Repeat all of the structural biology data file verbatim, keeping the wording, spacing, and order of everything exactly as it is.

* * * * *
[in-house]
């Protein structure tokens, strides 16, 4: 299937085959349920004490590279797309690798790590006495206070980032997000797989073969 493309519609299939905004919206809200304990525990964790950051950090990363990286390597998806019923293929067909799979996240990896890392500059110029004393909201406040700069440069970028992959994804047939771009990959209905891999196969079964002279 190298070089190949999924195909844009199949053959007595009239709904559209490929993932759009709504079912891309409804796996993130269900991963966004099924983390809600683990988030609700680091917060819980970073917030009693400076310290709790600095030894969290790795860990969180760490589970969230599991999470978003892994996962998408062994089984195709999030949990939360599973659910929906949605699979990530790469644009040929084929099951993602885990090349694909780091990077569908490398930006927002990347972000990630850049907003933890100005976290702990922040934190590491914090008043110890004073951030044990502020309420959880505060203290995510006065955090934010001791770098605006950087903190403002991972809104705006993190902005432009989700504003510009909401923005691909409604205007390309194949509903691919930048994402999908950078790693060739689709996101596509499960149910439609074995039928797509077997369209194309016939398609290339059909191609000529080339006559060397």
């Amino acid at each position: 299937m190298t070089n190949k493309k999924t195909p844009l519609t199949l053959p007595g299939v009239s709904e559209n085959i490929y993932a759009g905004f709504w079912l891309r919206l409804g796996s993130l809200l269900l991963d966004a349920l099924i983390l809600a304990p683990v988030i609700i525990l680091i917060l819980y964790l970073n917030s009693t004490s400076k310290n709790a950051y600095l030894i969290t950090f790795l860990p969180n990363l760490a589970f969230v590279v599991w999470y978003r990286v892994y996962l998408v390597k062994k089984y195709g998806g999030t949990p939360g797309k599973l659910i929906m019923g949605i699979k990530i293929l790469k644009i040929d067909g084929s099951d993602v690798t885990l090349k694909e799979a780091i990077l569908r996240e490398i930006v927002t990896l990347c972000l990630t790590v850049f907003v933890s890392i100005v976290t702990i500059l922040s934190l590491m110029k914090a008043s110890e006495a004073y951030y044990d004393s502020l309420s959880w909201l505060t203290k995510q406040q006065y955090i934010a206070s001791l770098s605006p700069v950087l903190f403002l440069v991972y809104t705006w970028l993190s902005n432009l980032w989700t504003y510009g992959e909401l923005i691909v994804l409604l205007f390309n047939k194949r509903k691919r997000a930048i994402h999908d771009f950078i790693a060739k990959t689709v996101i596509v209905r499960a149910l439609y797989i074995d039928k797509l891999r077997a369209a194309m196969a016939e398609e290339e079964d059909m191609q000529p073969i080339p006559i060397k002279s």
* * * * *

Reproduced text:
[in-house]
């Protein structure tokens, strides 16, 4: 299937085959349920004490590279797309690798790590006495206070980032997000797989073969 493309519609299939905004919206809200304990525990964790950051950090990363990286390597998806019923293929067909799979996240990896890392500059110029004393909201406040700069440069970028992959994804047939771009990959209905891999196969079964002279 190298070089190949999924195909844009199949053959007595009239709904559209490929993932759009709504079912891309409804796996993130269900991963966004099924983390809600683990988030609700680091917060819980970073917030009693400076310290709790600095030894969290790795860990969180760490589970969230599991999470978003892994996962998408062994089984195709999030949990939360599973659910929906949605699979990530790469644009040929084929099951993602885990090349694909780091990077569908490398930006927002990347972000990630850049907003933890100005976290702990922040934190590491914090008043110890004073951030044990502020309420959880505060203290995510006065955090934010001791770098605006950087903190403002991972809104705006993190902005432009989700504003510009909401923005691909409604205007390309194949509903691919930048994402999908950078790693060739689709996101596509499960149910439609074995039928797509077997369209194309016939398609290339059909191609000529080339006559060397």
């Amino acid at each position: 299937m190298t070089n190949k493309k999924t195909p844009l519609t199949l053959p007595g299939v009239s709904e559209n085959i490929y993932a759009g905004f709504w079912l891309r919206l409804g796996s993130l809200l269900l991963d966004a349920l099924i983390l809600a304990p683990v988030i609700i525990l680091i917060l819980y964790l970073n917030s009693t004490s400076k310290n709790a950051y600095l030894i969290t950090f790795l860990p969180n990363l760490a589970f969230v590279v599991w999470y978003r990286v892994y996962l998408v390597k062994k089984y195709g998806g999030t949990p939360g797309k599973l659910i929906m019923g949605i699979k990530i293929l790469k644009i040929d067909g084929s099951d993602v690798t885990l090349k694909e799979a780091i990077l569908r996240e490398i930006v927002t990896l990347c972000l990630t790590v850049f907003v933890s890392i100005v976290t702990i500059l922040s934190l590491m110029k914090a008043s110890e006495a004073y951030y044990d004393s502020l309420s959880w909201l505060t203290k995510q406040q006065y955090i934010a206070s001791l770098s605006p700069v950087l903190f403002l440069v991972y809104t705006w970028l993190s902005n432009l980032w989700t504003y510009g992959e909401l923005i691909v994804l409604l205007f390309n047939k194949r509903k691919r997000a930048i994402h999908d771009f950078i790693a060739k990959t689709v996101i596509v209905r499960a149910l439609y797989i074995d039928k797509l891999r077997a369209a194309m196969a016939e398609e290339e079964d059909m191609q000529p073969i080339p006559i060397k002279s």